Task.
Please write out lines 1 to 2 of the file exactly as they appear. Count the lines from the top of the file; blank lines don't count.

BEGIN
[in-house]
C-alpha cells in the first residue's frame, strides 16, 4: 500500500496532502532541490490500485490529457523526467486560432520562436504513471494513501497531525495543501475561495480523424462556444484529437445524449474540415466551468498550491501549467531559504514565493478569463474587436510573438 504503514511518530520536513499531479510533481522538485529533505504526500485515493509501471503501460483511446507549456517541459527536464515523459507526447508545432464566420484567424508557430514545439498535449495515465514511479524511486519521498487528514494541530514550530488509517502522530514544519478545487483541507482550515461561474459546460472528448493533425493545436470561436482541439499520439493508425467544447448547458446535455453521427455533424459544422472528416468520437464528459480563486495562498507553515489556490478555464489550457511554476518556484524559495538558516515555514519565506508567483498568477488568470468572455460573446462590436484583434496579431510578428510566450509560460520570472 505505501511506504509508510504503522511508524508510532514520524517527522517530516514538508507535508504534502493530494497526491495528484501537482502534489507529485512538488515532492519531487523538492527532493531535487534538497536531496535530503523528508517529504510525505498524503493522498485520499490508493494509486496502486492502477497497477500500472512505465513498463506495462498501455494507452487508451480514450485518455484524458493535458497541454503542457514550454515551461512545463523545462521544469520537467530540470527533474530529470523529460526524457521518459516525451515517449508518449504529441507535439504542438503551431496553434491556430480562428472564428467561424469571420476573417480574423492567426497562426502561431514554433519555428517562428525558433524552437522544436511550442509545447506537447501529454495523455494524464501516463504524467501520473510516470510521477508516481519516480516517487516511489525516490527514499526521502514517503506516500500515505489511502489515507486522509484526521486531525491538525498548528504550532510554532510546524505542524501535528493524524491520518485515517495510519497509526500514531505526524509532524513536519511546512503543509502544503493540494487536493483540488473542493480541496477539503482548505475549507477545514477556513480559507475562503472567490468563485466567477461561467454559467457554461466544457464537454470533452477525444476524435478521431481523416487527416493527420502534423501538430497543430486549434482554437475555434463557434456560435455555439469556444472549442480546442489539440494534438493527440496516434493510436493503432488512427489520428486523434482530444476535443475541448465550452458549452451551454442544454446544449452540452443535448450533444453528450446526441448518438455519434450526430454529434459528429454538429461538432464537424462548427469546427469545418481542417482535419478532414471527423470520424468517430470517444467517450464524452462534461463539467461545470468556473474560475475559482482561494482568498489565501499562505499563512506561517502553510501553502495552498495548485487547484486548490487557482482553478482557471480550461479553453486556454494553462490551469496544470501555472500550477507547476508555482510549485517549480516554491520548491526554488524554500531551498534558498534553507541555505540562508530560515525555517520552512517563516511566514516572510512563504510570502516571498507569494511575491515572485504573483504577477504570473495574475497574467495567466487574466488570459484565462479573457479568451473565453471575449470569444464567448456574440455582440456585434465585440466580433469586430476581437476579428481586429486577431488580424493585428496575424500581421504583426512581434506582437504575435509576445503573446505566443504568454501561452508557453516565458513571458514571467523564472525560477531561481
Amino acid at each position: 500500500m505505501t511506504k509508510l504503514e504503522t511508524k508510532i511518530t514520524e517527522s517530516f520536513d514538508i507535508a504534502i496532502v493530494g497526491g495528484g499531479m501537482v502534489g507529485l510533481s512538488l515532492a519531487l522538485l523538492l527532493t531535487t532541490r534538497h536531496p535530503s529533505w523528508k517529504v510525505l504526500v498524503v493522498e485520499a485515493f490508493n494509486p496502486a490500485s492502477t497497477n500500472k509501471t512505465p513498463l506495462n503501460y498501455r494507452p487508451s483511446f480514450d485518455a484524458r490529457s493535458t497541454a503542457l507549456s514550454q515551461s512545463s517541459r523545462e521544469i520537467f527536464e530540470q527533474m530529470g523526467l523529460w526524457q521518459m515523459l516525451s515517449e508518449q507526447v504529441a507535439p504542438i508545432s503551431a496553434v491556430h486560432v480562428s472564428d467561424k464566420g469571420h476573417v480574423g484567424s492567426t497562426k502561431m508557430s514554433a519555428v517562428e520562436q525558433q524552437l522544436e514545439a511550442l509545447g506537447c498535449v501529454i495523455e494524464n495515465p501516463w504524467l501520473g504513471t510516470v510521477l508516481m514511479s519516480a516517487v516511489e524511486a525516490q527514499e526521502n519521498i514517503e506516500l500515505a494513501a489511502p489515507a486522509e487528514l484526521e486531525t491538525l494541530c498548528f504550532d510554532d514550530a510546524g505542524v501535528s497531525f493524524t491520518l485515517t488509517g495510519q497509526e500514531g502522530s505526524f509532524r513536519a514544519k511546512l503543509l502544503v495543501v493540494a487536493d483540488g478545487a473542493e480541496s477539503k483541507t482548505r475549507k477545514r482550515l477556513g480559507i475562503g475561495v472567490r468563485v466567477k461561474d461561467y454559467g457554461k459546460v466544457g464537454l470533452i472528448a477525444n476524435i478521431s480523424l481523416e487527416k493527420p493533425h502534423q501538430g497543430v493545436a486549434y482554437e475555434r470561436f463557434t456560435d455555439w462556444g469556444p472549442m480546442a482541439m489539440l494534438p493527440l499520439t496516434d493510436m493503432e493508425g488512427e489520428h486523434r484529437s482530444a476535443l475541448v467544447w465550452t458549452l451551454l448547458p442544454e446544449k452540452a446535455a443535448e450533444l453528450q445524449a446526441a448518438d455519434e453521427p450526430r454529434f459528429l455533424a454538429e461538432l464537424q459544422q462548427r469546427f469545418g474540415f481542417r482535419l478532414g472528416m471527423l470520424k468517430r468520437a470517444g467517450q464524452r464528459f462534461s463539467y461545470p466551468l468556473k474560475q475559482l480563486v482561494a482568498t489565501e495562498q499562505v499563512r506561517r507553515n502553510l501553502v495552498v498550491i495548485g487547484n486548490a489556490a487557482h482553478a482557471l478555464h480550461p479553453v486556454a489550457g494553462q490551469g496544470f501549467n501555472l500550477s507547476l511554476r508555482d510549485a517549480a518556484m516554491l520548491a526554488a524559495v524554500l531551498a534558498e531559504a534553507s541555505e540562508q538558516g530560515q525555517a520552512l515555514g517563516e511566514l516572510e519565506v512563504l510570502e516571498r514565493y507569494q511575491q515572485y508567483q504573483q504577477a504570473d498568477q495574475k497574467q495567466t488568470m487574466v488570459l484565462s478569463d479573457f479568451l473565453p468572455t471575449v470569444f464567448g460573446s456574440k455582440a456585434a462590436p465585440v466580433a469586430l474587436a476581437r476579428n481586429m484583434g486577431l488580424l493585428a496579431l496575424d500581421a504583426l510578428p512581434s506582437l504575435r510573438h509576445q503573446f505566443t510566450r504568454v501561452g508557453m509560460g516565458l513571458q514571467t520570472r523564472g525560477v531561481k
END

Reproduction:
[in-house]
C-alpha cells in the first residue's frame, strides 16, 4: 500500500496532502532541490490500485490529457523526467486560432520562436504513471494513501497531525495543501475561495480523424462556444484529437445524449474540415466551468498550491501549467531559504514565493478569463474587436510573438 504503514511518530520536513499531479510533481522538485529533505504526500485515493509501471503501460483511446507549456517541459527536464515523459507526447508545432464566420484567424508557430514545439498535449495515465514511479524511486519521498487528514494541530514550530488509517502522530514544519478545487483541507482550515461561474459546460472528448493533425493545436470561436482541439499520439493508425467544447448547458446535455453521427455533424459544422472528416468520437464528459480563486495562498507553515489556490478555464489550457511554476518556484524559495538558516515555514519565506508567483498568477488568470468572455460573446462590436484583434496579431510578428510566450509560460520570472 505505501511506504509508510504503522511508524508510532514520524517527522517530516514538508507535508504534502493530494497526491495528484501537482502534489507529485512538488515532492519531487523538492527532493531535487534538497536531496535530503523528508517529504510525505498524503493522498485520499490508493494509486496502486492502477497497477500500472512505465513498463506495462498501455494507452487508451480514450485518455484524458493535458497541454503542457514550454515551461512545463523545462521544469520537467530540470527533474530529470523529460526524457521518459516525451515517449508518449504529441507535439504542438503551431496553434491556430480562428472564428467561424469571420476573417480574423492567426497562426502561431514554433519555428517562428525558433524552437522544436511550442509545447506537447501529454495523455494524464501516463504524467501520473510516470510521477508516481519516480516517487516511489525516490527514499526521502514517503506516500500515505489511502489515507486522509484526521486531525491538525498548528504550532510554532510546524505542524501535528493524524491520518485515517495510519497509526500514531505526524509532524513536519511546512503543509502544503493540494487536493483540488473542493480541496477539503482548505475549507477545514477556513480559507475562503472567490468563485466567477461561467454559467457554461466544457464537454470533452477525444476524435478521431481523416487527416493527420502534423501538430497543430486549434482554437475555434463557434456560435455555439469556444472549442480546442489539440494534438493527440496516434493510436493503432488512427489520428486523434482530444476535443475541448465550452458549452451551454442544454446544449452540452443535448450533444453528450446526441448518438455519434450526430454529434459528429454538429461538432464537424462548427469546427469545418481542417482535419478532414471527423470520424468517430470517444467517450464524452462534461463539467461545470468556473474560475475559482482561494482568498489565501499562505499563512506561517502553510501553502495552498495548485487547484486548490487557482482553478482557471480550461479553453486556454494553462490551469496544470501555472500550477507547476508555482510549485517549480516554491520548491526554488524554500531551498534558498534553507541555505540562508530560515525555517520552512517563516511566514516572510512563504510570502516571498507569494511575491515572485504573483504577477504570473495574475497574467495567466487574466488570459484565462479573457479568451473565453471575449470569444464567448456574440455582440456585434465585440466580433469586430476581437476579428481586429486577431488580424493585428496575424500581421504583426512581434506582437504575435509576445503573446505566443504568454501561452508557453516565458513571458514571467523564472525560477531561481